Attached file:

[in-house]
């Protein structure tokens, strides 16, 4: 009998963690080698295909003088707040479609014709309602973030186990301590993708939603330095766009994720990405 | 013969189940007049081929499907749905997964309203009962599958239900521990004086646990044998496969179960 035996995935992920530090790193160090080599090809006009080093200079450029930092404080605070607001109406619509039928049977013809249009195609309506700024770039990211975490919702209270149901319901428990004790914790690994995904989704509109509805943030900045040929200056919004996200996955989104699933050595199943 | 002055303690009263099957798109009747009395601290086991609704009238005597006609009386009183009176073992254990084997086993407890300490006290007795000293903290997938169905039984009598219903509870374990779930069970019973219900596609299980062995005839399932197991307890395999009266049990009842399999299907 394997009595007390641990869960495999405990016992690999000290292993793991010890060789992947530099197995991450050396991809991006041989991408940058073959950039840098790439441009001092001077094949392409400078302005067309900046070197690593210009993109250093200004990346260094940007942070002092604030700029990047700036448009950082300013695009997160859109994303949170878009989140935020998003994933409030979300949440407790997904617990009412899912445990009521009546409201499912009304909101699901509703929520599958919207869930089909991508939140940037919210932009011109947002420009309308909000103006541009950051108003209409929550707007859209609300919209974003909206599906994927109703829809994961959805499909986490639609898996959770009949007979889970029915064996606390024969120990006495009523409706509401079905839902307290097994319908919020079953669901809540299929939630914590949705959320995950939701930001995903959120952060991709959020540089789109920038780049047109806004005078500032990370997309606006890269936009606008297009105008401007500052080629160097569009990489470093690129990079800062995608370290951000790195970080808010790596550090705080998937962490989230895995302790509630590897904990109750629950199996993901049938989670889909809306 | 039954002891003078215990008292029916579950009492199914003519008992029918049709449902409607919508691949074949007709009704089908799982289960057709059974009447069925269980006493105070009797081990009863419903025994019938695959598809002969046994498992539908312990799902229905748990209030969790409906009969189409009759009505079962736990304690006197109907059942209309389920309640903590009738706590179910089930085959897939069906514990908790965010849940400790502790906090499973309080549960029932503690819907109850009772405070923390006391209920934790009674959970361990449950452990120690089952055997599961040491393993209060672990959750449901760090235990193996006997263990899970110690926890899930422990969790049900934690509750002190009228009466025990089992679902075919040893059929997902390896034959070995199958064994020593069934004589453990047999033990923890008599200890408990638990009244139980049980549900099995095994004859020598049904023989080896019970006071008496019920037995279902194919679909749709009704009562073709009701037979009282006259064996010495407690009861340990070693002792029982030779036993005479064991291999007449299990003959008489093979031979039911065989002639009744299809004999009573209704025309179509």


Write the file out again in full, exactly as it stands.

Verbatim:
[in-house]
């Protein structure tokens, strides 16, 4: 009998963690080698295909003088707040479609014709309602973030186990301590993708939603330095766009994720990405 | 013969189940007049081929499907749905997964309203009962599958239900521990004086646990044998496969179960 035996995935992920530090790193160090080599090809006009080093200079450029930092404080605070607001109406619509039928049977013809249009195609309506700024770039990211975490919702209270149901319901428990004790914790690994995904989704509109509805943030900045040929200056919004996200996955989104699933050595199943 | 002055303690009263099957798109009747009395601290086991609704009238005597006609009386009183009176073992254990084997086993407890300490006290007795000293903290997938169905039984009598219903509870374990779930069970019973219900596609299980062995005839399932197991307890395999009266049990009842399999299907 394997009595007390641990869960495999405990016992690999000290292993793991010890060789992947530099197995991450050396991809991006041989991408940058073959950039840098790439441009001092001077094949392409400078302005067309900046070197690593210009993109250093200004990346260094940007942070002092604030700029990047700036448009950082300013695009997160859109994303949170878009989140935020998003994933409030979300949440407790997904617990009412899912445990009521009546409201499912009304909101699901509703929520599958919207869930089909991508939140940037919210932009011109947002420009309308909000103006541009950051108003209409929550707007859209609300919209974003909206599906994927109703829809994961959805499909986490639609898996959770009949007979889970029915064996606390024969120990006495009523409706509401079905839902307290097994319908919020079953669901809540299929939630914590949705959320995950939701930001995903959120952060991709959020540089789109920038780049047109806004005078500032990370997309606006890269936009606008297009105008401007500052080629160097569009990489470093690129990079800062995608370290951000790195970080808010790596550090705080998937962490989230895995302790509630590897904990109750629950199996993901049938989670889909809306 | 039954002891003078215990008292029916579950009492199914003519008992029918049709449902409607919508691949074949007709009704089908799982289960057709059974009447069925269980006493105070009797081990009863419903025994019938695959598809002969046994498992539908312990799902229905748990209030969790409906009969189409009759009505079962736990304690006197109907059942209309389920309640903590009738706590179910089930085959897939069906514990908790965010849940400790502790906090499973309080549960029932503690819907109850009772405070923390006391209920934790009674959970361990449950452990120690089952055997599961040491393993209060672990959750449901760090235990193996006997263990899970110690926890899930422990969790049900934690509750002190009228009466025990089992679902075919040893059929997902390896034959070995199958064994020593069934004589453990047999033990923890008599200890408990638990009244139980049980549900099995095994004859020598049904023989080896019970006071008496019920037995279902194919679909749709009704009562073709009701037979009282006259064996010495407690009861340990070693002792029982030779036993005479064991291999007449299990003959008489093979031979039911065989002639009744299809004999009573209704025309179509």